Unfortunately, the full project team that would be delivering the project(s) was not in attendance in Mauritius. However, I was confident I would be able to go back to Glasgow and brief in the team now that I had met the client and had a little more insight into the similarities and differences of banking in the UK and Mauritius, something that may have proven tricky if this initial visit hadn’t taken place. Due to our short time in the country, we didn’t get to visit any of the beaches we had heard so much about (not that any one believes me when I tell them this.) but we did manage to visit Port Louis and enjoy some traditional food before leaving for the airport (as well as sampling the local rum).
Having had a chance to meet with the client in Mauritius, I had a firm grasp of the project requirements, an understanding of client expectations and even a little knowledge of the cultural differences - including keeping track of the 15 public holidays that Mauritius celebrate to ensure project planning is as efficient as possible. Back in Glasgow, it was time to get the project underway and begin remote delivery. My first task was to get the internal project team on board, to deliver successfully I needed the support of my team. The internal project team worked together through the requirements, defining the solution and planning delivery ensuring we engaged the client at key milestones in the project for a collaborative approach. The internal project team joined calls and were included within communications with the client, an important part of the remote delivery as it gave the client confidence that although we were thousands of miles away and they couldn’t see day to day progress of projects, they could hear about it from the people actually working on it.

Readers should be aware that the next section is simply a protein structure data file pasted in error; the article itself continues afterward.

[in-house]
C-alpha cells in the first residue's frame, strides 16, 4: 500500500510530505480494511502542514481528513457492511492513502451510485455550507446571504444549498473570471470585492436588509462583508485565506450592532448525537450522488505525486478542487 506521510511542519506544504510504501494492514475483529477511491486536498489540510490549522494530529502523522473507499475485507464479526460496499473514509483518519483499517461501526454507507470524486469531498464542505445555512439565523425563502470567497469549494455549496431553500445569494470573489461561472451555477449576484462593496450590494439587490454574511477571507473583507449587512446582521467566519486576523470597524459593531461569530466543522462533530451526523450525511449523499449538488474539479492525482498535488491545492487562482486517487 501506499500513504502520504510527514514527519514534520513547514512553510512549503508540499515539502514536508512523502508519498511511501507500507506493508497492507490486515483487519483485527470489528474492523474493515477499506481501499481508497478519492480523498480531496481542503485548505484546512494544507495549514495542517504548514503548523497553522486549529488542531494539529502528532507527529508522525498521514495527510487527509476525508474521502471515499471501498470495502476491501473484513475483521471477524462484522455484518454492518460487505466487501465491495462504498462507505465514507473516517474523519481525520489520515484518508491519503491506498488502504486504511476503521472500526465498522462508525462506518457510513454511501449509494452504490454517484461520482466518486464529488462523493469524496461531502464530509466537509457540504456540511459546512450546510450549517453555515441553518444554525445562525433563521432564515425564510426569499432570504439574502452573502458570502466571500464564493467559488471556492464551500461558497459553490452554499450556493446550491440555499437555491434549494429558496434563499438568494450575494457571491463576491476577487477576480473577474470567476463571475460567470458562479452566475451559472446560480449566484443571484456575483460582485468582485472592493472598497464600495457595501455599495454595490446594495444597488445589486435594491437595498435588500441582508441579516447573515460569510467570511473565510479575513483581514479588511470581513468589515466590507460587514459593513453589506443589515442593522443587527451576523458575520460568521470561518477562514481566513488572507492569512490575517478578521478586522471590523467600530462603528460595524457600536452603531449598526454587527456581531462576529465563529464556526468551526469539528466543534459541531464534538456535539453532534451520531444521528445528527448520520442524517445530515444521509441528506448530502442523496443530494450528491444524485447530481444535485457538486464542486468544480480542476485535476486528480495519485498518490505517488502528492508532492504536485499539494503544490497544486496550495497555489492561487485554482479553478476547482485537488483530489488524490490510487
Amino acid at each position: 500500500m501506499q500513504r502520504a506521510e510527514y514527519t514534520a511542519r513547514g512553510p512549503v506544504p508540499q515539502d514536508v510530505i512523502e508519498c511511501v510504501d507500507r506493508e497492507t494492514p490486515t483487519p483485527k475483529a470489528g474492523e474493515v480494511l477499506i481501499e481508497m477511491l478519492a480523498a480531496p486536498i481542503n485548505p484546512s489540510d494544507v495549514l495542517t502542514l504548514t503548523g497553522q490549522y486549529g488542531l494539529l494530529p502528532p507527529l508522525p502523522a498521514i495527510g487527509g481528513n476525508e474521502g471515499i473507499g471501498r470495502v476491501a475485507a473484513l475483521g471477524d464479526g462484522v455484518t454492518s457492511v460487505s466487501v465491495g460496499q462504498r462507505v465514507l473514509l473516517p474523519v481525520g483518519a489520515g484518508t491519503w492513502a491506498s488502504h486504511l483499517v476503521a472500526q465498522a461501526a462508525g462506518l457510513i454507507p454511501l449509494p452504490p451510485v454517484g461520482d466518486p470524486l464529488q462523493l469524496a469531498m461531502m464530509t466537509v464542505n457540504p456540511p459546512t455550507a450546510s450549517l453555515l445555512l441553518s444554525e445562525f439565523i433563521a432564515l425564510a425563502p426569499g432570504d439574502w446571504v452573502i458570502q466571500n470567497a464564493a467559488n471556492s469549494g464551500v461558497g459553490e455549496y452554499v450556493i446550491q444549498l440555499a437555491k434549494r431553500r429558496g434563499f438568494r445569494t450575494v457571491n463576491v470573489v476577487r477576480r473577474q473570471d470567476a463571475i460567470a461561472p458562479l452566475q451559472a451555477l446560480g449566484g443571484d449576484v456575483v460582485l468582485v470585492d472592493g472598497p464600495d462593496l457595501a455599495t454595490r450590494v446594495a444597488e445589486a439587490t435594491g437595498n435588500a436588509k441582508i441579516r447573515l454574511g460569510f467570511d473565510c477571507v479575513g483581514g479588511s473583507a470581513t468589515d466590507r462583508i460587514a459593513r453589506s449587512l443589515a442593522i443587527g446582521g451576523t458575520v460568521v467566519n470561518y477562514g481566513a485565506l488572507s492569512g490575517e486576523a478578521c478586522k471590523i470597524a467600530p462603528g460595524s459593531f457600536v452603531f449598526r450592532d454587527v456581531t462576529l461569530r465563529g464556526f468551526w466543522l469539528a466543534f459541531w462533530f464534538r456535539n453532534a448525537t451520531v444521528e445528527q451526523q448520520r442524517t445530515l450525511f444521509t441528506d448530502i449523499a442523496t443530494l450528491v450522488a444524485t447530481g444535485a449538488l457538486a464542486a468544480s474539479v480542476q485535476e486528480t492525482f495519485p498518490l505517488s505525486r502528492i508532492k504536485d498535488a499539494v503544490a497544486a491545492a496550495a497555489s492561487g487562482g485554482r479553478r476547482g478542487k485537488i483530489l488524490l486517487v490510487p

Being flexible, understanding client needs and having open communication, especially when it comes to any challenges that may arise, will ensure successful outputs and long distance project delivery is no different. When the internal project team begin their working day, the client is breaking for lunch and when we break for lunch, the client is headed home. We are able to be fairly flexible to accommodate the time zones and we always aim to deliver project plans, test links and feedback in the morning each day so that the client has something waiting in their inbox the following morning. With Skype, we can have regular communication, as well as sharing of screens to talk through designs and test links together, allowing for instant feedback that isn’t always possible with email.
As with any project, there are challenges and obstacles to overcome and in this case, the main challenge is the long distance relationship and that lack of face to face communication. However, the internal project team at Equator is a great example of how that challenge can be tackled and this is evident in the strong relationship we are building with the client and the output of work we are delivering, despite the oceans between us. While we do not let distance get in the way, I am sure I can vouch for all of the team when I say that should the opportunity arise to take a trip back out to visit the client, we wouldn’t say no.
By Gemma Wood, Project Manager.